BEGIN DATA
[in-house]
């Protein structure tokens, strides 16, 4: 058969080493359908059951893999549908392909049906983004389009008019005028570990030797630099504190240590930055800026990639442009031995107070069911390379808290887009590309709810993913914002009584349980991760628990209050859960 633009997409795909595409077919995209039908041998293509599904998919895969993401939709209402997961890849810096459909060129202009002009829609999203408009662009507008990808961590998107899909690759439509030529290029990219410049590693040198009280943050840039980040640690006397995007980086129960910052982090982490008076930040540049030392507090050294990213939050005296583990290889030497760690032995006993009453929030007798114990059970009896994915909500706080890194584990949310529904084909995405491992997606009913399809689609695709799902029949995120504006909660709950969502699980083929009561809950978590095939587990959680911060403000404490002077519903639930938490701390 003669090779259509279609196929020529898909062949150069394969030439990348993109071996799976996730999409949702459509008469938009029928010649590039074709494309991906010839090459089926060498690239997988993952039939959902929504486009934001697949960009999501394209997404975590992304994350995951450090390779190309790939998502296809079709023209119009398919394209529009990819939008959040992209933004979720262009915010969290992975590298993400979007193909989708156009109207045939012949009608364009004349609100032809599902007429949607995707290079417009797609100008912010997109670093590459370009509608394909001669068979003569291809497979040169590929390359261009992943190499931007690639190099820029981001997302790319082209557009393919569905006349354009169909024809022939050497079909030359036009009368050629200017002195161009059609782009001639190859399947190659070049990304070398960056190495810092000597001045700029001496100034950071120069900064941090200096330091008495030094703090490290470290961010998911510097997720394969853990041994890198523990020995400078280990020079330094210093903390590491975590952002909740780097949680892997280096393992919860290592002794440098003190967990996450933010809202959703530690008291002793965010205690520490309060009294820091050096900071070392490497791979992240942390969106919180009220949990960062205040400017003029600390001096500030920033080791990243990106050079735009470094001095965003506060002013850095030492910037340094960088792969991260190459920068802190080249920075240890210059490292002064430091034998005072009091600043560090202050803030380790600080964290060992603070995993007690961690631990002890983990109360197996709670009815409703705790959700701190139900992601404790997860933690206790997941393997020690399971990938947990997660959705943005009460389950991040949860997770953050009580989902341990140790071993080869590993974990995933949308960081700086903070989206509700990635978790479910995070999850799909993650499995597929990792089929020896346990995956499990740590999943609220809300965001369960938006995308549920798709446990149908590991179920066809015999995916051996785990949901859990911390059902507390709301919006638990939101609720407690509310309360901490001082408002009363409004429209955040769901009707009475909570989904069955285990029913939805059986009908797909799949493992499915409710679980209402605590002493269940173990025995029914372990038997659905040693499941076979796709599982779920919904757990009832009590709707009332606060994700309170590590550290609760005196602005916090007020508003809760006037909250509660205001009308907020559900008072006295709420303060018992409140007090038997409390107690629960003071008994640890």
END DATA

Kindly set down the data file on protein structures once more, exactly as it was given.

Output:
[in-house]
């Protein structure tokens, strides 16, 4: 058969080493359908059951893999549908392909049906983004389009008019005028570990030797630099504190240590930055800026990639442009031995107070069911390379808290887009590309709810993913914002009584349980991760628990209050859960 633009997409795909595409077919995209039908041998293509599904998919895969993401939709209402997961890849810096459909060129202009002009829609999203408009662009507008990808961590998107899909690759439509030529290029990219410049590693040198009280943050840039980040640690006397995007980086129960910052982090982490008076930040540049030392507090050294990213939050005296583990290889030497760690032995006993009453929030007798114990059970009896994915909500706080890194584990949310529904084909995405491992997606009913399809689609695709799902029949995120504006909660709950969502699980083929009561809950978590095939587990959680911060403000404490002077519903639930938490701390 003669090779259509279609196929020529898909062949150069394969030439990348993109071996799976996730999409949702459509008469938009029928010649590039074709494309991906010839090459089926060498690239997988993952039939959902929504486009934001697949960009999501394209997404975590992304994350995951450090390779190309790939998502296809079709023209119009398919394209529009990819939008959040992209933004979720262009915010969290992975590298993400979007193909989708156009109207045939012949009608364009004349609100032809599902007429949607995707290079417009797609100008912010997109670093590459370009509608394909001669068979003569291809497979040169590929390359261009992943190499931007690639190099820029981001997302790319082209557009393919569905006349354009169909024809022939050497079909030359036009009368050629200017002195161009059609782009001639190859399947190659070049990304070398960056190495810092000597001045700029001496100034950071120069900064941090200096330091008495030094703090490290470290961010998911510097997720394969853990041994890198523990020995400078280990020079330094210093903390590491975590952002909740780097949680892997280096393992919860290592002794440098003190967990996450933010809202959703530690008291002793965010205690520490309060009294820091050096900071070392490497791979992240942390969106919180009220949990960062205040400017003029600390001096500030920033080791990243990106050079735009470094001095965003506060002013850095030492910037340094960088792969991260190459920068802190080249920075240890210059490292002064430091034998005072009091600043560090202050803030380790600080964290060992603070995993007690961690631990002890983990109360197996709670009815409703705790959700701190139900992601404790997860933690206790997941393997020690399971990938947990997660959705943005009460389950991040949860997770953050009580989902341990140790071993080869590993974990995933949308960081700086903070989206509700990635978790479910995070999850799909993650499995597929990792089929020896346990995956499990740590999943609220809300965001369960938006995308549920798709446990149908590991179920066809015999995916051996785990949901859990911390059902507390709301919006638990939101609720407690509310309360901490001082408002009363409004429209955040769901009707009475909570989904069955285990029913939805059986009908797909799949493992499915409710679980209402605590002493269940173990025995029914372990038997659905040693499941076979796709599982779920919904757990009832009590709707009332606060994700309170590590550290609760005196602005916090007020508003809760006037909250509660205001009308907020559900008072006295709420303060018992409140007090038997409390107690629960003071008994640890």